Face Your Limits



There is a leadership principle that I have heard in conferences and read in leadership books that says,  “Lead out of your strengths and forget about your weaknesses.”  There is wisdom in that and this is not meant to dispute that principle completely because of the focus of the teaching when it was said.  We should be challenged though to recognize the truth that we all have limitations, yes we have weaknesses.  Biblically, we are told that God gets the glory through our weaknesses.

Paul in II Corinthians 12:9-10, “But He said to me, ‘My grace is sufficient for you, for power is perfected in weakness.’  Therefore, I will most gladly boast all the more about my weaknesses, so that Christ’s power may reside in me.  So I take pleasure in weaknesses…..For when I am weak, then I am strong.”  

You are not called to ignore your weaknesses but to surrender them to the One who strengthens you.  The question has to be asked, “How do we bring the most glory to God?  Leading out of our strengths or leading out of our weaknesses?”

A case could be made to lead out of our strengths because the Lord made us and formed us with certain gifts and abilities.  These should be used for His glory and surrendered for His purposes.  It is our limits (weaknesses) that bring Him the most glory and praise because we cannot take any of the credit.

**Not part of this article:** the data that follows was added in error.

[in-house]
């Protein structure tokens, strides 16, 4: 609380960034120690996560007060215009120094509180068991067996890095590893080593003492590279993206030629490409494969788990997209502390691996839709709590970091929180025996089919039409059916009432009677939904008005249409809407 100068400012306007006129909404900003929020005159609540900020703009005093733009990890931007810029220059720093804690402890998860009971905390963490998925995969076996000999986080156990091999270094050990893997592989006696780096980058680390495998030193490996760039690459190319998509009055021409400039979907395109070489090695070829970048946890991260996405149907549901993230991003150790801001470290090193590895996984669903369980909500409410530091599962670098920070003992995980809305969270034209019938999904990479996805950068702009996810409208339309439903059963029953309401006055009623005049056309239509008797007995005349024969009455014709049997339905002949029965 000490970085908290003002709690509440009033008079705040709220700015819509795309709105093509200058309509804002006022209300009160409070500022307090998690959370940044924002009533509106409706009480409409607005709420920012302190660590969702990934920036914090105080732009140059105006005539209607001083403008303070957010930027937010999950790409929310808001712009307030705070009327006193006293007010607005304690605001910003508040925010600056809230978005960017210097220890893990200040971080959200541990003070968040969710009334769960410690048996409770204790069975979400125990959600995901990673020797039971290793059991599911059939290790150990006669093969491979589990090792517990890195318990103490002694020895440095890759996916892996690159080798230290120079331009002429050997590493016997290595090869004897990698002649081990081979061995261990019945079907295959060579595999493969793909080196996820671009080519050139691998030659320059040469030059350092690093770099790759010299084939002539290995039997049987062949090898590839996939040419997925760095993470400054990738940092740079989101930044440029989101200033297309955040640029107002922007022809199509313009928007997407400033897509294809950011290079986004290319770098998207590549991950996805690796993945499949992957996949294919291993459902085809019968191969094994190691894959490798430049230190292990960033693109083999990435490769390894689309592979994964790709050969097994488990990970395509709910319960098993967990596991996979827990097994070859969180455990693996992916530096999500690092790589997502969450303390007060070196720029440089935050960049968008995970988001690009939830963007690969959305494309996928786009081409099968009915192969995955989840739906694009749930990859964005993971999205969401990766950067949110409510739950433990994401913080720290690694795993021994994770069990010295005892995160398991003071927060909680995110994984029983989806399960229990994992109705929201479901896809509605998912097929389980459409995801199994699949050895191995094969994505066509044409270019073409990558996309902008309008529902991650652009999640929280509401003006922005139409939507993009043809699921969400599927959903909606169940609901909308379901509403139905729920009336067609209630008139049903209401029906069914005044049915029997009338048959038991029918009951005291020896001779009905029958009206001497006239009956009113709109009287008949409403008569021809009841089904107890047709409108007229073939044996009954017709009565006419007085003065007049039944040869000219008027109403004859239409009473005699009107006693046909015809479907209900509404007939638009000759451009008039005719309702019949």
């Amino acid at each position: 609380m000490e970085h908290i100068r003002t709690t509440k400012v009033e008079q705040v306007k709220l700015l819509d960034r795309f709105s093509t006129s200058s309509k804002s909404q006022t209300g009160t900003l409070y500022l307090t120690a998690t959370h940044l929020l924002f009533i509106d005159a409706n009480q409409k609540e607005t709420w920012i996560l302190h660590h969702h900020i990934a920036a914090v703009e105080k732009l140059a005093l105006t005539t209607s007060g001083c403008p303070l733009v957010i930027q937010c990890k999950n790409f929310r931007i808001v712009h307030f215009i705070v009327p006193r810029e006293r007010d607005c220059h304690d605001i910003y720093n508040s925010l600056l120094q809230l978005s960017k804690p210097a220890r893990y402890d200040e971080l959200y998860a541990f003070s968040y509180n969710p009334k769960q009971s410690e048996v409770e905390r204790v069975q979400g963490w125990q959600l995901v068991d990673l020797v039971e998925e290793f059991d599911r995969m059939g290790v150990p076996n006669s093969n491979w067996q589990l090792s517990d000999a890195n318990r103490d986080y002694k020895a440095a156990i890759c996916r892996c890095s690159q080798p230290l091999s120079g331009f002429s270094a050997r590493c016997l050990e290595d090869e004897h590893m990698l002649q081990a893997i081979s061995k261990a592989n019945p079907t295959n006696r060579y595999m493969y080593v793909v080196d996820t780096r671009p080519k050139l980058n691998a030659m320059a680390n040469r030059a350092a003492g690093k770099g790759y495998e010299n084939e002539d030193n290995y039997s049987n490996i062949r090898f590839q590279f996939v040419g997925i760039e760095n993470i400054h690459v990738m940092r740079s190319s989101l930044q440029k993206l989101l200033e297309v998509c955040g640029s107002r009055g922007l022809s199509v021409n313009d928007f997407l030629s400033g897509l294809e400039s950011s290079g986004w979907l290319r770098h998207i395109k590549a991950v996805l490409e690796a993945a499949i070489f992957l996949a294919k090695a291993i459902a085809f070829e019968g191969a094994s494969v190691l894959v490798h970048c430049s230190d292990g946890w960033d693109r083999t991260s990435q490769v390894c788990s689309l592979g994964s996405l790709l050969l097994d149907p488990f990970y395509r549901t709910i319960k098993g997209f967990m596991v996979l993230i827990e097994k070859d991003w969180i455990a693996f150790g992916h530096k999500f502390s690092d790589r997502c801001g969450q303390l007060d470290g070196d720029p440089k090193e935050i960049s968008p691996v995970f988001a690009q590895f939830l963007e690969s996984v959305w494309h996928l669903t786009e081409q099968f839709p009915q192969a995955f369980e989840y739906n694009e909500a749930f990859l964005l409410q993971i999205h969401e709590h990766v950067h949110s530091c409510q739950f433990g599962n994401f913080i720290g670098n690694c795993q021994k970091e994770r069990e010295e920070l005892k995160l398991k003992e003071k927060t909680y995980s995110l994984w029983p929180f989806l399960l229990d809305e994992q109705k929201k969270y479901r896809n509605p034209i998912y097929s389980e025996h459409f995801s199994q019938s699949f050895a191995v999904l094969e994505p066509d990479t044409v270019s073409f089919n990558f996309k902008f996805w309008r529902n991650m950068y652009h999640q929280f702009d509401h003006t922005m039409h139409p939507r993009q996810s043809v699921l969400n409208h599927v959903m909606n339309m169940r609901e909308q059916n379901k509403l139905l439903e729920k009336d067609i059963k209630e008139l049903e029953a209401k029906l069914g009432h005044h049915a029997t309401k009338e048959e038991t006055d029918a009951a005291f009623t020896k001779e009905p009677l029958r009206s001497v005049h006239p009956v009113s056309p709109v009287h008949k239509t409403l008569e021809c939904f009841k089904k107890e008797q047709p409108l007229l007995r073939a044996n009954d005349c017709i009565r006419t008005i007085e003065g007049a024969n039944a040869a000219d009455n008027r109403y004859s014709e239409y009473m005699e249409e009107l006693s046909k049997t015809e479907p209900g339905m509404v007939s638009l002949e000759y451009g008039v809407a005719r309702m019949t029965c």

Maybe your struggle is impatience but as you abide in Christ you can bear the fruit of patience.  We then become keenly aware that it is only because of His working in our lives that we can be patient at all.

Pete Scazzero has really helped me to look closer at embracing my limits so that God’s power could be manifested.  Much of the content in this article comes from his materials and has challenged me to realize that limits are simply God’s gifts in disguise for His grace to show up.  

You realize that even though you are the leader you are in way over your head.  That actually places you right where He wants you to be so that He can show up and show off.  It causes you to look to Him and trust Him. 

  • Moses was limited by slow speech and yet he led 3 million people out of Egypt for 40 years.  
  • Jeremiah was limited with a melancholy disposition and yet his writings have encouraged many people about the heart of God for thousands of years.  
  • John the Baptist was limited by a semi-monastic lifestyle and yet he was the one who was able to clearly see that Jesus was the Son of God.  
  • Gideon was limited by the size of His army and yet he won a victory he could not of won with his own resources.  Our limitations are opportunities for God’s power to show up.